Riko Niyomwungere, 19, is currently a student at North Seattle College participating in the Seattle Promise program, which offers free tuition and wrap-around services. A $50 million fundraising campaign called Equity Can’t Wait is currently underway to make higher education accessible and affordable to all.
When Riko Niyomwungere talks about his future today, his voice is excited and confident. The self-described techie and aspiring programmer envisions a life where he can use his love of computers to build a brighter world while earning a solid living.
It’s a far cry from how he felt just a couple of years ago. Struggling and frustrated in high school, one family member wondered aloud if he’d finish. Indignant, Niyomwungere took it as a challenge and poured on the effort. Pushed by his teachers, he was soon doing better and considering his options beyond graduation.
Going right to work and beginning to earn money was tempting. But one of his teachers told him about the Seattle Promise program, which provides new high school grads in the city with two years of free tuition at one of the three Seattle Colleges — North, South and Central — along with intensive advising, tutoring and mentoring.
“I thought, if all these people are willing to care for me to get this far, why not at least try college?” says Niyomwungere, a Zimbabwe-born, Seattle-raised 19-year-old now studying at North Seattle College. “The last thing I want is to someday be on my deathbed and wonder what would have happened if I had only taken the chance.”
Seattle Promise is one piece of a broad effort to help more students — particularly students of color, and those from lower-income families — to enroll and thrive at Seattle Colleges. In doing so, college and community leaders hope to create a homegrown workforce that can compete for the city’s best jobs.
Students at North Seattle College are pictured in a file photo. The college is one of three in the Seattle Colleges system, which recent high school graduates can attend for free through the publicly funded Seattle Promise program.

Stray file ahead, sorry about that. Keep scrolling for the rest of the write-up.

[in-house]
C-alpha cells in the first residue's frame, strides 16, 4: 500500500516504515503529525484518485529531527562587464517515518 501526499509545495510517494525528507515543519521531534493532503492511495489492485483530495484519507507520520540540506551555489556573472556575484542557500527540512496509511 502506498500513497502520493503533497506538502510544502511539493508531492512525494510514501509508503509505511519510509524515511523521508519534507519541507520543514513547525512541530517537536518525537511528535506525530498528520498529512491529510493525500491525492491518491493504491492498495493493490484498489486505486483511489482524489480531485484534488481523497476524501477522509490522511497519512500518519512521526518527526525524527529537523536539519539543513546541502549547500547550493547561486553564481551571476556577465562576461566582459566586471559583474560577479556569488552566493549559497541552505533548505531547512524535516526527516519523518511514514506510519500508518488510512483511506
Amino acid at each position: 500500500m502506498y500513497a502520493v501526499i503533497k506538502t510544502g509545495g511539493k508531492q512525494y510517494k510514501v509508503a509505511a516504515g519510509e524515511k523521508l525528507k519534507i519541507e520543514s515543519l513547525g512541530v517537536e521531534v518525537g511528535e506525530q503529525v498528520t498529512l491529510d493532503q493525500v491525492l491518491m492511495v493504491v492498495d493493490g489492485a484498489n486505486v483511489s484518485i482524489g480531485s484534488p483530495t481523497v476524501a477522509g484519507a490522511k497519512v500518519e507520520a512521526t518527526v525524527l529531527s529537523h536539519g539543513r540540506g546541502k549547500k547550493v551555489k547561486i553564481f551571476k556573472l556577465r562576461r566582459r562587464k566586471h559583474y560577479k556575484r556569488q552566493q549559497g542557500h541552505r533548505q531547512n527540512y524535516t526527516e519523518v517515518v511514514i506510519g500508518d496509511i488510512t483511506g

“You don’t get far in this city without a post-secondary credential,” Seattle Colleges Chancellor Shouan Pan, Ph.D., notes “Today virtually every job that pays a family wage, and carries any security, requires a degree or professional certificate.”
“The good news is that we’re learning what works for different kinds of students,” Pan says. “In the case of new high school grads, it’s getting them enrolled full-time right away, covering their tuition and coupling it to good support services, and overall taking an active, personal interest in their success.”
That’s what Seattle Promise makes possible. An initiative in large part funded by a 7-year education levy passed by Seattle voters in 2018, it’s a partnership between the City, Seattle Public Schools, and Seattle Colleges.
Currently, more than 845 young Seattleites participate in Seattle Promise, representing one quarter of Seattle Public Schools’ class of 2020. Approximately two-thirds are from families making less than $75,000 a year and 62% are students of color, well above the roughly 50% in the city’s under-18 population overall.
Programs like Seattle Promise are part of a larger campaign at Seattle Colleges called Equity Can’t Wait, a $50 million fundraising campaign to make advanced education accessible and affordable to all.
Each year, more than 40,000 Seattle residents take classes at Seattle Colleges, which are open to everyone regardless of background or past performance in school. But some struggle to make it to their degree or credential, with Black, Latinx and Indigenous students particularly likely to leave early — usually for financial reasons, or because they need more social and academic support. The initiatives associated with Equity Can’t Wait strive to change that.